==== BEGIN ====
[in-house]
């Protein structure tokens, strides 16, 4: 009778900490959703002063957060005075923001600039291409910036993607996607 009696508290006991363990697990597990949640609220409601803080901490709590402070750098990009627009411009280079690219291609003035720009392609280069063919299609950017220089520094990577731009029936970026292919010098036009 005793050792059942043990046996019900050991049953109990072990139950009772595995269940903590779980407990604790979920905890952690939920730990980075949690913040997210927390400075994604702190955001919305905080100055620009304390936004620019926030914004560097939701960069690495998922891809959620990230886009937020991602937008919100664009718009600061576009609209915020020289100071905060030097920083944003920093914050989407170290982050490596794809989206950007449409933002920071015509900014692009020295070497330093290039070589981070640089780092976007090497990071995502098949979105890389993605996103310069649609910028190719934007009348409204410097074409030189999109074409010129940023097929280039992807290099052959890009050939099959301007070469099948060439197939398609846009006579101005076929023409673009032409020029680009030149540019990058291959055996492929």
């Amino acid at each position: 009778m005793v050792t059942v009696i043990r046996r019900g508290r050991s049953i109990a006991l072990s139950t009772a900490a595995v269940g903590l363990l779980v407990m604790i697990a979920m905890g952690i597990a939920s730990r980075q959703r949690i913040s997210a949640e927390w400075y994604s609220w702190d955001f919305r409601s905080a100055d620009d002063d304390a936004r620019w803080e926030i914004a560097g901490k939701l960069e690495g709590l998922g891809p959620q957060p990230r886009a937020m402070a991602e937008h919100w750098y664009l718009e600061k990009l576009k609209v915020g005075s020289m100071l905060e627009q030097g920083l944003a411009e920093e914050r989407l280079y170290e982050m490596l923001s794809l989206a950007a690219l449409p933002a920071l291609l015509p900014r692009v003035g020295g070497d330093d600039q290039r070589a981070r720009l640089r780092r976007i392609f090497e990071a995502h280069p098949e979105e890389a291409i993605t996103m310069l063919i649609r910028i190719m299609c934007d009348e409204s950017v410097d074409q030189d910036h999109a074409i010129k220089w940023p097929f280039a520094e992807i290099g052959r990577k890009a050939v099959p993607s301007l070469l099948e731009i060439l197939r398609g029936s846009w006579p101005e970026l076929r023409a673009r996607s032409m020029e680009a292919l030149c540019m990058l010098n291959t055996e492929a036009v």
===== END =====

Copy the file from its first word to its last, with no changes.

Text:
[in-house]
């Protein structure tokens, strides 16, 4: 009778900490959703002063957060005075923001600039291409910036993607996607 009696508290006991363990697990597990949640609220409601803080901490709590402070750098990009627009411009280079690219291609003035720009392609280069063919299609950017220089520094990577731009029936970026292919010098036009 005793050792059942043990046996019900050991049953109990072990139950009772595995269940903590779980407990604790979920905890952690939920730990980075949690913040997210927390400075994604702190955001919305905080100055620009304390936004620019926030914004560097939701960069690495998922891809959620990230886009937020991602937008919100664009718009600061576009609209915020020289100071905060030097920083944003920093914050989407170290982050490596794809989206950007449409933002920071015509900014692009020295070497330093290039070589981070640089780092976007090497990071995502098949979105890389993605996103310069649609910028190719934007009348409204410097074409030189999109074409010129940023097929280039992807290099052959890009050939099959301007070469099948060439197939398609846009006579101005076929023409673009032409020029680009030149540019990058291959055996492929």
């Amino acid at each position: 009778m005793v050792t059942v009696i043990r046996r019900g508290r050991s049953i109990a006991l072990s139950t009772a900490a595995v269940g903590l363990l779980v407990m604790i697990a979920m905890g952690i597990a939920s730990r980075q959703r949690i913040s997210a949640e927390w400075y994604s609220w702190d955001f919305r409601s905080a100055d620009d002063d304390a936004r620019w803080e926030i914004a560097g901490k939701l960069e690495g709590l998922g891809p959620q957060p990230r886009a937020m402070a991602e937008h919100w750098y664009l718009e600061k990009l576009k609209v915020g005075s020289m100071l905060e627009q030097g920083l944003a411009e920093e914050r989407l280079y170290e982050m490596l923001s794809l989206a950007a690219l449409p933002a920071l291609l015509p900014r692009v003035g020295g070497d330093d600039q290039r070589a981070r720009l640089r780092r976007i392609f090497e990071a995502h280069p098949e979105e890389a291409i993605t996103m310069l063919i649609r910028i190719m299609c934007d009348e409204s950017v410097d074409q030189d910036h999109a074409i010129k220089w940023p097929f280039a520094e992807i290099g052959r990577k890009a050939v099959p993607s301007l070469l099948e731009i060439l197939r398609g029936s846009w006579p101005e970026l076929r023409a673009r996607s032409m020029e680009a292919l030149c540019m990058l010098n291959t055996e492929a036009v």